they produce enmities and feuds both in States and privately, while if they are deficient they produce, as a rule, serfdom. And let no man love riches for the sake of his children, in order that he may leave them as wealthy as possible; for that is good neither for them nor for the State. For the young the means that attracts no flatterers, yet is not lacking in things necessary, is the most harmonious of all and the best; for it is in tune with us and in accord, and thus it renders our life in all respects painless.
To his children it behoves a man to bequeath modesty, not money, in abundance. We imagine that chiding the young for their irreverence is the way to bequeath this; but no such result follows from the admonition commonly given nowadays to the young, when people tell them that “youth must reverence everyone.” Rather will the prudent lawgiver admonish the older folk to reverence the young, and above all to beware lest any of them be ever seen or heard by any of the young either doing or saying anything shameful;
for where the old are shameless, there inevitably will also the young be very impudent. The most effective way of training the young—as well as the older people themselves—is not by admonition, but by plainly practising throughout one's own life the admonitions which one gives to others. By paying honor and reverence to his kinsfolk, and all who share in the worship of the tribal gods and are sprung from the same blood, a man will, in proportion to his piety, secure the goodwill of the gods of Birth to bless his own begetting of children. Moreover,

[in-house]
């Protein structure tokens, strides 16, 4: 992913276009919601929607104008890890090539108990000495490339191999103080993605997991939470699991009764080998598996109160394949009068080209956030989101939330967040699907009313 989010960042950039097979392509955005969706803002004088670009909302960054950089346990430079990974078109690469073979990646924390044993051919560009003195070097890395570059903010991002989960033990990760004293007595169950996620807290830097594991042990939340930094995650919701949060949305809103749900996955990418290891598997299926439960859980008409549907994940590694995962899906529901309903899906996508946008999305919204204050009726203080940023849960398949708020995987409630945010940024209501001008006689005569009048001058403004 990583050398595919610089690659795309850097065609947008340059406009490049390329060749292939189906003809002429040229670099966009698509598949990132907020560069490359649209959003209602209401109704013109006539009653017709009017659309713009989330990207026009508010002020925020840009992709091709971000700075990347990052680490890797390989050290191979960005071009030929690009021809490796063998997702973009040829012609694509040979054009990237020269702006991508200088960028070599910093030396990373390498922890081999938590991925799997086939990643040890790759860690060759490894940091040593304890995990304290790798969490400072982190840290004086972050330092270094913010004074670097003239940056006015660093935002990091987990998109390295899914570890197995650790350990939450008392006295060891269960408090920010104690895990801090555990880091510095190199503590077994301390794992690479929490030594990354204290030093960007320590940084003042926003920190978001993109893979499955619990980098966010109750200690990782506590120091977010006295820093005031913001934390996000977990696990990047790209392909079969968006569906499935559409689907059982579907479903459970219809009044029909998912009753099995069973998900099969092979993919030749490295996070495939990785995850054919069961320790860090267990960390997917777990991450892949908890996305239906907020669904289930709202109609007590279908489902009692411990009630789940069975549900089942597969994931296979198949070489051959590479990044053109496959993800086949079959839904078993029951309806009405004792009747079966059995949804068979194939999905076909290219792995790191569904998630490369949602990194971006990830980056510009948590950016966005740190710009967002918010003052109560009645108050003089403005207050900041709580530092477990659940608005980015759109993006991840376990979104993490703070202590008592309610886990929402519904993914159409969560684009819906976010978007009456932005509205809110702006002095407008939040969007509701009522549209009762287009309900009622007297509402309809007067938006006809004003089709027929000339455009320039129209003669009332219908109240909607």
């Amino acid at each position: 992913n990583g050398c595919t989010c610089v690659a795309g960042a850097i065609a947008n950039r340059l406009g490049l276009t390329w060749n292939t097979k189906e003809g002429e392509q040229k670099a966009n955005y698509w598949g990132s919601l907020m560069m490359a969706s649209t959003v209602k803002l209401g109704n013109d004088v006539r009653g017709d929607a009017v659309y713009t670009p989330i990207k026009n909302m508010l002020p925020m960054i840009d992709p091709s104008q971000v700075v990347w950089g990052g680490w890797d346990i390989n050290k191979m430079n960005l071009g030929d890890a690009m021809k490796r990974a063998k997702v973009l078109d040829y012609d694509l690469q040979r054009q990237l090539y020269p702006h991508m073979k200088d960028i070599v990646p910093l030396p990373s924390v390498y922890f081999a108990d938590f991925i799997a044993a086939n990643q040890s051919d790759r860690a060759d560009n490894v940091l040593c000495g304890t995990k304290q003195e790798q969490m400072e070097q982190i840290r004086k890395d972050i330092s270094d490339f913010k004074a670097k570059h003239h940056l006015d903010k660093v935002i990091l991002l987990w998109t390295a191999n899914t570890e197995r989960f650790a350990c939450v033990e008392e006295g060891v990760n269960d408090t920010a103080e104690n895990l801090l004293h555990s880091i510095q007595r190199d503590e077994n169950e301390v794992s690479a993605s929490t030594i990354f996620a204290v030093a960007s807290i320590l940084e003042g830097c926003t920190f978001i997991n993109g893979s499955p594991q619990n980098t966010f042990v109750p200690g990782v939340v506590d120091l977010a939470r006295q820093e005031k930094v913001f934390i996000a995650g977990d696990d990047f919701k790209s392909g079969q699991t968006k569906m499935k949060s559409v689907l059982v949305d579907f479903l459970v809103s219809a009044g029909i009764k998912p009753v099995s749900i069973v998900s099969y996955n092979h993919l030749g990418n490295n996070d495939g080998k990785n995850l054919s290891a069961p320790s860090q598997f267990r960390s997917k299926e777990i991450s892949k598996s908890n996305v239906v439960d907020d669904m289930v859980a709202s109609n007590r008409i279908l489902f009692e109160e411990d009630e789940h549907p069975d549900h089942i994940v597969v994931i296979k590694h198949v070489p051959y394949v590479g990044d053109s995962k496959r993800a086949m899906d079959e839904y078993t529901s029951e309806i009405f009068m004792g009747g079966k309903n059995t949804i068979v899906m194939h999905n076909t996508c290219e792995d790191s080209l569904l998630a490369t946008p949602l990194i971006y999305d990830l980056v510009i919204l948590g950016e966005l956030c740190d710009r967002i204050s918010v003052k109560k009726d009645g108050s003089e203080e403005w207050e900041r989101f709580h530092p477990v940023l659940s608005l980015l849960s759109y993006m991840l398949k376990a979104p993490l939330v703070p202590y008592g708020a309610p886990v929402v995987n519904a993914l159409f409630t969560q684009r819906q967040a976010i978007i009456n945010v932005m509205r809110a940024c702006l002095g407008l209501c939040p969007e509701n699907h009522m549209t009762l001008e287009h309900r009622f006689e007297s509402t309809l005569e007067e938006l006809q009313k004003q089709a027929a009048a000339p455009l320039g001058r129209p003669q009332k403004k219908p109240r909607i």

a man will find his friends and companions kindly disposed, in regard to life's intercourse, if he sets higher than they do the value and importance of the services he receives from them, while counting the favors he confers on them as of less value than they are deemed by his companions and friends themselves. In relation to his State and fellow-citizens that man is by far the best who, in preference to a victory at Olympia
or in any other contest of war or peace, would choose to have a victorious reputation for service to his native laws, as being the one man above all others who has served them with distinction throughout his life.
Further, a man should regard contracts made with strangers as specially sacred; for practically all the sins against Strangers are—as compared with those against citizens—connected more closely with an avenging deity. For the stranger, inasmuch as he is without companions or kinsfolk, is the more to be pitied by men and gods; wherefore he that is most able to avenge succors them most readily, and the most able of all, in every case, is the Strangers' daemon and god,